PresenterCubelic Simon - Heidelberg Academy of Sciences and Humanities, Research Unit "Documents on the History of Law and Religion of Premodern Nepal", Heidelberg, Germany
Panel10 – Stasis and Motion in the Processional Culture of Kathmandu Valley: The Buṅgadyaḥ Yātrā Revisited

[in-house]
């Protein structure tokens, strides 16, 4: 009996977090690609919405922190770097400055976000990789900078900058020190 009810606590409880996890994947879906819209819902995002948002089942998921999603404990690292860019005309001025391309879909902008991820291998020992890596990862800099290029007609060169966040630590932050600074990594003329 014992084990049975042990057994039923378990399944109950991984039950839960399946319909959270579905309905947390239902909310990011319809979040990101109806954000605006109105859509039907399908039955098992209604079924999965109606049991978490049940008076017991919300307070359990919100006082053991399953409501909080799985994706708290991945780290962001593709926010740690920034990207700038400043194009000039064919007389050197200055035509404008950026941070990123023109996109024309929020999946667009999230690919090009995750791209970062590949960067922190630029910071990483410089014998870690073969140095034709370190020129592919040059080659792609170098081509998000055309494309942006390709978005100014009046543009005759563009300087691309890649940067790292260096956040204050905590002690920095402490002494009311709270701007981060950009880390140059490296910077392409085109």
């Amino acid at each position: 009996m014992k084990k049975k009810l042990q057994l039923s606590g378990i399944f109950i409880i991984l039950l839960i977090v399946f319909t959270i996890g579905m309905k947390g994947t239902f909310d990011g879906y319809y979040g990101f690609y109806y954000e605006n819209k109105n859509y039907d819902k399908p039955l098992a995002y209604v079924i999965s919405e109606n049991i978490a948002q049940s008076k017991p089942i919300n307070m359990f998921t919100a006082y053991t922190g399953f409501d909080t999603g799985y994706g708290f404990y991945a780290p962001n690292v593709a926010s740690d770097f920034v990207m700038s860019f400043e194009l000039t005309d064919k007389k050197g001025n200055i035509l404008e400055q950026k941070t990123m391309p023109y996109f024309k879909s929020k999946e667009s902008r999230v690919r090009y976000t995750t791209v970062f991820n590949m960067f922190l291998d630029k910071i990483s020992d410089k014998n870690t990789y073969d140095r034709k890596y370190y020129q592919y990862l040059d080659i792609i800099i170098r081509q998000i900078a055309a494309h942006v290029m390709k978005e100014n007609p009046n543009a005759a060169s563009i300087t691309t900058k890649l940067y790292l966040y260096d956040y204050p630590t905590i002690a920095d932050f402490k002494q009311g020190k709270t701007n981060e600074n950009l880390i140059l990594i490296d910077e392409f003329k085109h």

Epigraphical studies often focus on inscriptions as immovable objects and the permanent relations they form with the places of their erection. The written artefacts connected to the worship of Buṅgadyaḥ, however, raise new questions concerning the role of motion, temporariness, and social agency for the study of South Asian epigraphical cultures. For the annual procession, ritual objects with votive inscriptions and other engraved components are assembled from different repositories and are moved as chariot parts through the urban landscape. In contrast to inscriptions which are embedded in monument sites, their public presence depends every year anew on human action and thereby on the social, ideational, and affective ties that bind written artefacts and local or state actors together. This paper will present recently documented inscriptions from the 19th and 20th centuries, which were sponsored by both political elites (esp. the Rāṇā prime ministers) and private donors. It will focus not only on the role of inscriptional acts for (re-)making the socio-ritual relations surrounding the Buṅgadyaḥ worship through the institutionalization of new socio-religious practices, the creation of shared memory, and the appropriation of sacred and public places, but also how inscriptions as both material objects and texts shape local expressions of identity, status, and power.